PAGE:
Still, at a fundamental level, it is important to recognize that the military commands controlling U.S. nuclear weapons have been asked to do the impossible. Peter Feaver has used the phrase, the “always/never dilemma” to describe the twin requirements placed on U.S. military commands. Political authorities have demanded, for the sake of deterrence, that the organization always be able and willing to destroy an enormous variety of targets inside the Soviet Union, at a moments notice, under every conceivable circumstance. They have demanded that military commanders always be able to execute such attacks at any time of day, 365 days a year. They have demanded that our nuclear forces always be effective, regardless of whether the U.S. struck first or was retaliating after having suffered a catastrophic nuclear attack. And, finally, they demanded that the military, while doing all this, never have a serious nuclear weapon accident, never have an accidental detonation, and never permit the unauthorized use of a weapon to occur.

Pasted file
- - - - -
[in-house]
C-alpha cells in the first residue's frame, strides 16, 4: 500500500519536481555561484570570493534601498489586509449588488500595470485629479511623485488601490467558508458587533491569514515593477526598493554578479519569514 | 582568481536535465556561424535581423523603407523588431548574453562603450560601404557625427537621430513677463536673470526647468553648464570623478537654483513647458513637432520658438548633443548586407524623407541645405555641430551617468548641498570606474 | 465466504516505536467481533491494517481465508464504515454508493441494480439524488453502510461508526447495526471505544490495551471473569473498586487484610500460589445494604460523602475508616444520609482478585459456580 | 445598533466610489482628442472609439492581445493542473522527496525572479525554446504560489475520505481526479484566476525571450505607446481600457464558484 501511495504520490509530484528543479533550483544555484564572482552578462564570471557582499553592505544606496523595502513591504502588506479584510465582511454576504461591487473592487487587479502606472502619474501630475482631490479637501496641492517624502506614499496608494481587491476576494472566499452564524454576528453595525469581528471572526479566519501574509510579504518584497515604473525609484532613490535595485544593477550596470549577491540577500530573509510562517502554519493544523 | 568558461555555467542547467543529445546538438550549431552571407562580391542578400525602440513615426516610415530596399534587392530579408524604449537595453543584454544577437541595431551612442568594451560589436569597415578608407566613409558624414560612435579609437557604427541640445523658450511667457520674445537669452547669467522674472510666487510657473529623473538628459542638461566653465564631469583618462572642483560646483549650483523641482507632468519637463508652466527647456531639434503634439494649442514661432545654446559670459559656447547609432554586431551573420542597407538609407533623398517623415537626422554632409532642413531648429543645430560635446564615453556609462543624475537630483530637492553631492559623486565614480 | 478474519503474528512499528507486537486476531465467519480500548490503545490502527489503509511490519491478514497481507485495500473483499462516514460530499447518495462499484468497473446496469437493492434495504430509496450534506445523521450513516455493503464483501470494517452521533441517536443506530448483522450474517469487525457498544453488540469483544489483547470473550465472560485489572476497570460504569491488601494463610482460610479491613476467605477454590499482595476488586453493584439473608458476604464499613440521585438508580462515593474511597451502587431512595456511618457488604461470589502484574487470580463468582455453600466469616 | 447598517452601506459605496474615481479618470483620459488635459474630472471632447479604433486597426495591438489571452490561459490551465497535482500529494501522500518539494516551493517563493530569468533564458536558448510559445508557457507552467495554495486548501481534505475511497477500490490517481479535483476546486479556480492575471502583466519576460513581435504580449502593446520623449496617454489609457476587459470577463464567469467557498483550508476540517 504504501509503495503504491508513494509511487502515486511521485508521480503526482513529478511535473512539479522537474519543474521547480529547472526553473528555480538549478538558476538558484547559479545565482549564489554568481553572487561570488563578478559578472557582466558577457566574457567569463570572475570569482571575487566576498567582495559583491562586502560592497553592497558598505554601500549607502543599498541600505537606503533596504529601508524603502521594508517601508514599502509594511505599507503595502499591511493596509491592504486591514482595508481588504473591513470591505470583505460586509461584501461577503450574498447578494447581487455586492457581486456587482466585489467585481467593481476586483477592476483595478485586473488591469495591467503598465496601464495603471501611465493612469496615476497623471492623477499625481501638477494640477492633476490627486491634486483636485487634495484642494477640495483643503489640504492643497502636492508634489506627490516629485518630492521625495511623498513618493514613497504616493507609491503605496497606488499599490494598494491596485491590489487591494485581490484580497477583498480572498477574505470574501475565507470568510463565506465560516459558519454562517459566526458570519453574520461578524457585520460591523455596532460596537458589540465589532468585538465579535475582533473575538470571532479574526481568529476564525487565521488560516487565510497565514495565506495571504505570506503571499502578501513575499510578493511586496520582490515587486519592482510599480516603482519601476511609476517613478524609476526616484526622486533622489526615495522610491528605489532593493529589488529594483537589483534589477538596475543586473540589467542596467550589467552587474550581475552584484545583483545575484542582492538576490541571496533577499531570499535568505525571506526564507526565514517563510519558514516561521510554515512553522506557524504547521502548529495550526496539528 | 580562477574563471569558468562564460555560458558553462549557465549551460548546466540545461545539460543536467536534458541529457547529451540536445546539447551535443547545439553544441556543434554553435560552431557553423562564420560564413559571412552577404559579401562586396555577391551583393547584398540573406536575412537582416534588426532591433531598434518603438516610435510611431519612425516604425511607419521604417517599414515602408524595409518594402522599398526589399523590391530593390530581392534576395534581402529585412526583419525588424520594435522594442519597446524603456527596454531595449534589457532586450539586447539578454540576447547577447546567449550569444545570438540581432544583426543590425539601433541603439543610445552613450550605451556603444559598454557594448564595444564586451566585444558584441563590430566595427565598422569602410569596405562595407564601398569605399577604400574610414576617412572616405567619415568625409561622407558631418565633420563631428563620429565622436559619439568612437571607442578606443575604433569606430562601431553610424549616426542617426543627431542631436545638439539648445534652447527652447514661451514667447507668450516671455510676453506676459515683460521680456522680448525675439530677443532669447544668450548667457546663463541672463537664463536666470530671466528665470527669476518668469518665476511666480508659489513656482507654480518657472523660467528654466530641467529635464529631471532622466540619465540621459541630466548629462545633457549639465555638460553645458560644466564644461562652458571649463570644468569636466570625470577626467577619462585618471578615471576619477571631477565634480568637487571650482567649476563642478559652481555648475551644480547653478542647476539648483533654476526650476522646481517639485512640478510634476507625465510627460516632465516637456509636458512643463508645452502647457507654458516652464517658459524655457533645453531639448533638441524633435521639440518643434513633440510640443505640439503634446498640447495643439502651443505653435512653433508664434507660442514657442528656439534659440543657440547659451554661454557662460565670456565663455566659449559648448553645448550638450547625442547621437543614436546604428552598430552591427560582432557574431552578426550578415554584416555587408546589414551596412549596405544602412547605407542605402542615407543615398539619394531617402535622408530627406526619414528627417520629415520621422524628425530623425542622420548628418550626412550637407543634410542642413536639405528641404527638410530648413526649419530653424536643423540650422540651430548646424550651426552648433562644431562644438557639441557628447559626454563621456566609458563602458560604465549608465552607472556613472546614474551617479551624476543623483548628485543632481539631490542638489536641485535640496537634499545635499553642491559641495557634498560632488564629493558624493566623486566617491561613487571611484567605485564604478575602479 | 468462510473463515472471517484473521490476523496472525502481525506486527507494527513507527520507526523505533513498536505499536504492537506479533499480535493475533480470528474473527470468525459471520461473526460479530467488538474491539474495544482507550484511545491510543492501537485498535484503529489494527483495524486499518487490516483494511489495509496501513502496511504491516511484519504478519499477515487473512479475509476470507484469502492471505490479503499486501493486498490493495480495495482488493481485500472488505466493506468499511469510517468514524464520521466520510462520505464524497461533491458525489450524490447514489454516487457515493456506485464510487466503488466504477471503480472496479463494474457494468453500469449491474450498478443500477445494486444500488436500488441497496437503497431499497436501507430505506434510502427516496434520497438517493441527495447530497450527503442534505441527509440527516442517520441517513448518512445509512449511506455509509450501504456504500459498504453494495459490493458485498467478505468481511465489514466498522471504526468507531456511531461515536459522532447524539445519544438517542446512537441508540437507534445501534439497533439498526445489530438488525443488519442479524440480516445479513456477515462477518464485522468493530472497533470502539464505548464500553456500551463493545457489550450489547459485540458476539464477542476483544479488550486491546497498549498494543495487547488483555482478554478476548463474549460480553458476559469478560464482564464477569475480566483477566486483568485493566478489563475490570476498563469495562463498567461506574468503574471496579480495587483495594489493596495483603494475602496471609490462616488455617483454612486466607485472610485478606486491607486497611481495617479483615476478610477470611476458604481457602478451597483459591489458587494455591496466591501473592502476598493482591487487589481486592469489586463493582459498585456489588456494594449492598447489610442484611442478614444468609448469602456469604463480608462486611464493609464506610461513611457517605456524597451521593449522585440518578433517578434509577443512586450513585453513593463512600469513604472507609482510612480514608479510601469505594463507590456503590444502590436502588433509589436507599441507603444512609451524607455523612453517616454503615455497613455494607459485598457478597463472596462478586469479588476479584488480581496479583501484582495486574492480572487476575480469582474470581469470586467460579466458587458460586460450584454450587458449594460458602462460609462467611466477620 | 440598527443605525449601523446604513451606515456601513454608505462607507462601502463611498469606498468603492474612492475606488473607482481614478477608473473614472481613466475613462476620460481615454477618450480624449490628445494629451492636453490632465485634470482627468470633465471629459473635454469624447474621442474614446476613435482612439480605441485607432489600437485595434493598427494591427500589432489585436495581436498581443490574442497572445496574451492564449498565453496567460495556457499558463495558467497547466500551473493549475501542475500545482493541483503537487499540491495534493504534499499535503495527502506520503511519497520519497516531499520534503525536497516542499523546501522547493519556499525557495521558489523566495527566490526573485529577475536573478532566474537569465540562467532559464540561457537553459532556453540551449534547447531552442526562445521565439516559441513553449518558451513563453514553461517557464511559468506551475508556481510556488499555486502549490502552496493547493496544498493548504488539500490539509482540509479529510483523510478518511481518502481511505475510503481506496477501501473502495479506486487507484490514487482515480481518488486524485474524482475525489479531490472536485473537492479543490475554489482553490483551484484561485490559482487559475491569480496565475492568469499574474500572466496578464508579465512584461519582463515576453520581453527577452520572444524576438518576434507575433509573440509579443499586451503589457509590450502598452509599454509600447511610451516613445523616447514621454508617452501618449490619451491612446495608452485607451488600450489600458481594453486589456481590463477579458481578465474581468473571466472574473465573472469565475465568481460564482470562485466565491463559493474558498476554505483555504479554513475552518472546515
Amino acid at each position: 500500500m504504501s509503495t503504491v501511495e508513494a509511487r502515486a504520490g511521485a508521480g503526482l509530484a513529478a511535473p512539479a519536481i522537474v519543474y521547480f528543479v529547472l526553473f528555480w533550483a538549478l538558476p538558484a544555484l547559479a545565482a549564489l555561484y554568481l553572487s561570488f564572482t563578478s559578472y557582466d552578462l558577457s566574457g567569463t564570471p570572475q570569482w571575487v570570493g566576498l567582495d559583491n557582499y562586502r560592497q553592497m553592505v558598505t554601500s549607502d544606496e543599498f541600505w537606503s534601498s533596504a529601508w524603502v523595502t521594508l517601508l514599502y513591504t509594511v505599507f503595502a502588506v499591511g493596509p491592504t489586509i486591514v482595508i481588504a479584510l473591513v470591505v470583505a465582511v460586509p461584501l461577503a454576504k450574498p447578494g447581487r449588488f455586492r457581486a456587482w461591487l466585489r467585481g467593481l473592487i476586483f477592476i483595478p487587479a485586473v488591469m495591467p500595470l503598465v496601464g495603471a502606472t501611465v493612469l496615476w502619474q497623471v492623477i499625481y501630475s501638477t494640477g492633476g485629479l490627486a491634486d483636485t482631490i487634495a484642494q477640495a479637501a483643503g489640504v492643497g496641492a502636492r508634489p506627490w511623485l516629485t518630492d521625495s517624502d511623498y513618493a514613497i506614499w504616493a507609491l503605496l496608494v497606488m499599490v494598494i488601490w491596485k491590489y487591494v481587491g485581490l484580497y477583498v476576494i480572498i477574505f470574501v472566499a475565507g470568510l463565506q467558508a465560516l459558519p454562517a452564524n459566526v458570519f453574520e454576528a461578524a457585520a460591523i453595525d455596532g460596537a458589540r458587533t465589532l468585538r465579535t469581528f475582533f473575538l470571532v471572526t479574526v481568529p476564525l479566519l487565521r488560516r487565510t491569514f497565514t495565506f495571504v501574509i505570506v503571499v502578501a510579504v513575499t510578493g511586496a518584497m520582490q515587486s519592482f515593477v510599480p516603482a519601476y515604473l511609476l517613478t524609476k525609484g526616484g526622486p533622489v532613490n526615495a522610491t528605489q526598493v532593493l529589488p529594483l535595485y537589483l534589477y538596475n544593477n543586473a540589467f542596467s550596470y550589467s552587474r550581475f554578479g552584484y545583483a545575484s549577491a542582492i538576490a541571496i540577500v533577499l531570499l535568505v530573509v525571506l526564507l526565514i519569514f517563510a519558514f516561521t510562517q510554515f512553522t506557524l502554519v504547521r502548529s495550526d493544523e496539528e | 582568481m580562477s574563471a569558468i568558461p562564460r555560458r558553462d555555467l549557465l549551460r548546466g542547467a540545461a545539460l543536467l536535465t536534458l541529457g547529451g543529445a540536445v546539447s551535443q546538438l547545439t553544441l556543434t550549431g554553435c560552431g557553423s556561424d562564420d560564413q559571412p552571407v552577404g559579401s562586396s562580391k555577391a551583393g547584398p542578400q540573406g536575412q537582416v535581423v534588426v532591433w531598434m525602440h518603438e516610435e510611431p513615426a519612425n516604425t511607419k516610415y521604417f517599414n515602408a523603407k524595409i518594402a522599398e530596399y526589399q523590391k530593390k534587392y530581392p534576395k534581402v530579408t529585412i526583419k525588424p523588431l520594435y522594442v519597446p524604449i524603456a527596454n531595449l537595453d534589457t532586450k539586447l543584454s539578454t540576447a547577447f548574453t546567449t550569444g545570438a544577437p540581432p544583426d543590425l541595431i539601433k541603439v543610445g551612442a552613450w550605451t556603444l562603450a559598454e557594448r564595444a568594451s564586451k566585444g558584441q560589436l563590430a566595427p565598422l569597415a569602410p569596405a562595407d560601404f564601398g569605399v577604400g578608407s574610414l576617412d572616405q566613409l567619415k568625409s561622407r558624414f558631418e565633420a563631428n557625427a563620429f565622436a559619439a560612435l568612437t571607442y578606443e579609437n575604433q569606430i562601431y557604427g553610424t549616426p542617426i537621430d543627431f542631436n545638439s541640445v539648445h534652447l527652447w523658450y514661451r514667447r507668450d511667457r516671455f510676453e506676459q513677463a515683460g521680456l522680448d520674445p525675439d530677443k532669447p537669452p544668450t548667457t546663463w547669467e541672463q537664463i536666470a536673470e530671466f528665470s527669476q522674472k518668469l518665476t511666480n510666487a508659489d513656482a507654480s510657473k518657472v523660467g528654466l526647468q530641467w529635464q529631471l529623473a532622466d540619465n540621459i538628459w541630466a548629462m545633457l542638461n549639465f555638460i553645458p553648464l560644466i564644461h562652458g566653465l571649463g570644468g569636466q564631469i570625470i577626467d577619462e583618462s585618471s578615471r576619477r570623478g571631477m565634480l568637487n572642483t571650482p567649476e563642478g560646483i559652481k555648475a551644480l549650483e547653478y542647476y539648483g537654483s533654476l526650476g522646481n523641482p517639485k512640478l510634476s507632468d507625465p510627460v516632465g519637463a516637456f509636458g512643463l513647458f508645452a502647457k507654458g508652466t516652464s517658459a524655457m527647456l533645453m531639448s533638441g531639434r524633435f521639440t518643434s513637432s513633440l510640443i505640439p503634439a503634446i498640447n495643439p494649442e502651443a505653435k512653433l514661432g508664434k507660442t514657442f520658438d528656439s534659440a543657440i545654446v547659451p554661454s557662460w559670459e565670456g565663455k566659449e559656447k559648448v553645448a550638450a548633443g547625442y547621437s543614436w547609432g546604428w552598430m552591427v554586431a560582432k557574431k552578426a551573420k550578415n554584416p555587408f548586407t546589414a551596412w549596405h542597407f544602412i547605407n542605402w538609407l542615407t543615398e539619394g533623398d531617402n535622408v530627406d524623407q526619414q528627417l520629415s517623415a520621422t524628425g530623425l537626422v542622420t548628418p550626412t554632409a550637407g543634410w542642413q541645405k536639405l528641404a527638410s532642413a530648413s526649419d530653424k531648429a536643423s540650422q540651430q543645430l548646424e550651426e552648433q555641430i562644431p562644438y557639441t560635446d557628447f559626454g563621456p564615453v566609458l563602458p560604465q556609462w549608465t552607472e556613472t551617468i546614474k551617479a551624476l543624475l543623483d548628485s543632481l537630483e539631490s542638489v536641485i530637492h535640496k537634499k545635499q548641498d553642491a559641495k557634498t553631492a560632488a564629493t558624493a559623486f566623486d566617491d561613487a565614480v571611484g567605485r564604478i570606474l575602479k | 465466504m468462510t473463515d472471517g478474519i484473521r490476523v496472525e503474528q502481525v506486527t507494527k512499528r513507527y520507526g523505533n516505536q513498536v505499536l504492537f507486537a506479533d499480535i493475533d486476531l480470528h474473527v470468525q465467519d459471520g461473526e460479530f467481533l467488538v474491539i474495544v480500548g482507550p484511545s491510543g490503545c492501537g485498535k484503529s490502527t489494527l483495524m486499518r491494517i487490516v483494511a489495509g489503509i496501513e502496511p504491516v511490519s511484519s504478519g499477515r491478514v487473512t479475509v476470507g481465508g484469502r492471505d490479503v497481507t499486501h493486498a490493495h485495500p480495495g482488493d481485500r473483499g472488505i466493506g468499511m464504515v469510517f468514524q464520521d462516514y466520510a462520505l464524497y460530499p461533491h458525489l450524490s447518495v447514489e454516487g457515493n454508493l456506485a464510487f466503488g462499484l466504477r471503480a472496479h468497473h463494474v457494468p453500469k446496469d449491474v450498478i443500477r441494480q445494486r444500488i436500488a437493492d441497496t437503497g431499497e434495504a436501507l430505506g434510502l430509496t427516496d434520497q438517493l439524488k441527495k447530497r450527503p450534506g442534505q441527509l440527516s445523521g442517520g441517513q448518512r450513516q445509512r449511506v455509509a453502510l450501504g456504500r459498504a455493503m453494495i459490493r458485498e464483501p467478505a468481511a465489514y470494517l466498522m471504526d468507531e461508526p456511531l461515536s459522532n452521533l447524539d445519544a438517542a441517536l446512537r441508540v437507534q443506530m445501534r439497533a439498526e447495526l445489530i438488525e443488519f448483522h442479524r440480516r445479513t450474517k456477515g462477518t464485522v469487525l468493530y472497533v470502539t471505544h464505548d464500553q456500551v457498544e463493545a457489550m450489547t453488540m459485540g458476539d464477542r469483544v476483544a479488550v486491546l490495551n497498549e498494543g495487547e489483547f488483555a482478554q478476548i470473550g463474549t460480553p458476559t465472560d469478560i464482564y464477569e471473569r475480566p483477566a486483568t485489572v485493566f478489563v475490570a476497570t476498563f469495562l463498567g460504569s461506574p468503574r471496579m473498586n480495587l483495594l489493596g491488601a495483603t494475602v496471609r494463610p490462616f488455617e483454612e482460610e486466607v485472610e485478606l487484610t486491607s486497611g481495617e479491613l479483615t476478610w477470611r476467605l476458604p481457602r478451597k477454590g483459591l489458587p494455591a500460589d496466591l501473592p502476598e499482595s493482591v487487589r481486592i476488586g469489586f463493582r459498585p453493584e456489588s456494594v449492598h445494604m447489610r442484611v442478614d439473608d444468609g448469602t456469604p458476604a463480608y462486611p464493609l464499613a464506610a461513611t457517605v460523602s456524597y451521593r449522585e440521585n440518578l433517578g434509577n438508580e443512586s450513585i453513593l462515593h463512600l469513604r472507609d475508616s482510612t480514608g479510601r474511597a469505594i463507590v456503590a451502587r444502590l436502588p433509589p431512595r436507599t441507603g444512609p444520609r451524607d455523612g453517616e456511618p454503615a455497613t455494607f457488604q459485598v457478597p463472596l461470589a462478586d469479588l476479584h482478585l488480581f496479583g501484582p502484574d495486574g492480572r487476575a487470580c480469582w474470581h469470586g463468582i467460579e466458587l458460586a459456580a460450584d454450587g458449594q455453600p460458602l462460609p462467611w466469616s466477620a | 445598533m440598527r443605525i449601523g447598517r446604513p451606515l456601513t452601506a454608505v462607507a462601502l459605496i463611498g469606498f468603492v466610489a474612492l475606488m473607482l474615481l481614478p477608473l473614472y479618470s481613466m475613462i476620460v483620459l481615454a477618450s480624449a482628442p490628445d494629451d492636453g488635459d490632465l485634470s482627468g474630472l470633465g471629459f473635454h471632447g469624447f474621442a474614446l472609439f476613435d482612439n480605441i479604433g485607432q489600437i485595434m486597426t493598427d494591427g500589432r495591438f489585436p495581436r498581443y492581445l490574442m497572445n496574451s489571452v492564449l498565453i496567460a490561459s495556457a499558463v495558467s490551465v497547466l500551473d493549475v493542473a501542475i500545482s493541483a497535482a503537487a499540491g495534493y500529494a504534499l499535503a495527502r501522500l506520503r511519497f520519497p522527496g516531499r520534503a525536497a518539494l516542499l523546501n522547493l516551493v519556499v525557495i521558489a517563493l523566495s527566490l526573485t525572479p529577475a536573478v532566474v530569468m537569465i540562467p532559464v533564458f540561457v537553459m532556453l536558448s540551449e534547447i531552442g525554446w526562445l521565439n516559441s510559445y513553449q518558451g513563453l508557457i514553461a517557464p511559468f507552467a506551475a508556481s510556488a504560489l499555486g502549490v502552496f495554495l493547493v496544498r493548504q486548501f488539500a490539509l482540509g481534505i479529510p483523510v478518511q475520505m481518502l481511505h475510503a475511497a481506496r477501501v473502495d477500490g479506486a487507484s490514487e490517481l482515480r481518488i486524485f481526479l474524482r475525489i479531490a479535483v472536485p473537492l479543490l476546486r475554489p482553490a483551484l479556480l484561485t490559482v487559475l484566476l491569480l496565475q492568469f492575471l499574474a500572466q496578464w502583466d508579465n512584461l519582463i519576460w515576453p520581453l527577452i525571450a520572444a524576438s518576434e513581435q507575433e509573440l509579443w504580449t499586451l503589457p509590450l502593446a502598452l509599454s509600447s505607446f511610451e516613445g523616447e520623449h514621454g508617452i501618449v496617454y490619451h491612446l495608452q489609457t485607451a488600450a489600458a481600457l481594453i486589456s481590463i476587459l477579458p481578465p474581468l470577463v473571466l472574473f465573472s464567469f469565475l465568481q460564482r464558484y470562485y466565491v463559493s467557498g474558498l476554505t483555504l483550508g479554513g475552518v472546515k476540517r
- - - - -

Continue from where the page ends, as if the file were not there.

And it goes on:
In retrospect, it should be acknowledged that while the military organizations controlling U.S. nuclear forces during the Cold War performed this task with less success than we knew, they performed with more success than we should have reasonably expected. The problems identified in this book were not the product of incompetent organizations. They reflect the inherent limits of organizational safety. Recognition of that simple truth is the first and most important step toward a safer future.
Sagan, Scott D. The Limits of Safety: Organizations, Accidents, and Nuclear Weapons. Princeton University Press. 1993. p. 278–9 (emphasis in original)